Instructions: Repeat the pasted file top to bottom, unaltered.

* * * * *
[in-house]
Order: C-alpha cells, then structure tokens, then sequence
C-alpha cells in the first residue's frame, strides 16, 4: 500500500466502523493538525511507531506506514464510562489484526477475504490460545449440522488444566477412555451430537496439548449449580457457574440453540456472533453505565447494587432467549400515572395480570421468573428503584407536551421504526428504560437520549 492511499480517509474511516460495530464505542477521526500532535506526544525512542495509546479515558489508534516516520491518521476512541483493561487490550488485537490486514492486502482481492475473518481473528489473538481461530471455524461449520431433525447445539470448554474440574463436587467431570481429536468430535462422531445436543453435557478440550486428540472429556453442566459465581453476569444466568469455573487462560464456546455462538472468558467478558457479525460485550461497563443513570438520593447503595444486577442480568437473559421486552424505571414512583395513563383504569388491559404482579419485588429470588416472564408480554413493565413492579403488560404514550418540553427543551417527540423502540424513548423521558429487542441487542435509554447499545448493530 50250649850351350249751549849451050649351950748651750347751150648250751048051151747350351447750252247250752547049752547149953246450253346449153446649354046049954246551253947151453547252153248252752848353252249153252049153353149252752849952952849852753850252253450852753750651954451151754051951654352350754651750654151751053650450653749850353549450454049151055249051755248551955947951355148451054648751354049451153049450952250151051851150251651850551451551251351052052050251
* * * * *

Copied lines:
[in-house]
Order: C-alpha cells, then structure tokens, then sequence
C-alpha cells in the first residue's frame, strides 16, 4: 500500500466502523493538525511507531506506514464510562489484526477475504490460545449440522488444566477412555451430537496439548449449580457457574440453540456472533453505565447494587432467549400515572395480570421468573428503584407536551421504526428504560437520549 492511499480517509474511516460495530464505542477521526500532535506526544525512542495509546479515558489508534516516520491518521476512541483493561487490550488485537490486514492486502482481492475473518481473528489473538481461530471455524461449520431433525447445539470448554474440574463436587467431570481429536468430535462422531445436543453435557478440550486428540472429556453442566459465581453476569444466568469455573487462560464456546455462538472468558467478558457479525460485550461497563443513570438520593447503595444486577442480568437473559421486552424505571414512583395513563383504569388491559404482579419485588429470588416472564408480554413493565413492579403488560404514550418540553427543551417527540423502540424513548423521558429487542441487542435509554447499545448493530 50250649850351350249751549849451050649351950748651750347751150648250751048051151747350351447750252247250752547049752547149953246450253346449153446649354046049954246551253947151453547252153248252752848353252249153252049153353149252752849952952849852753850252253450852753750651954451151754051951654352350754651750654151751053650450653749850353549450454049151055249051755248551955947951355148451054648751354049451153049450952250151051851150251651850551451551251351052052050251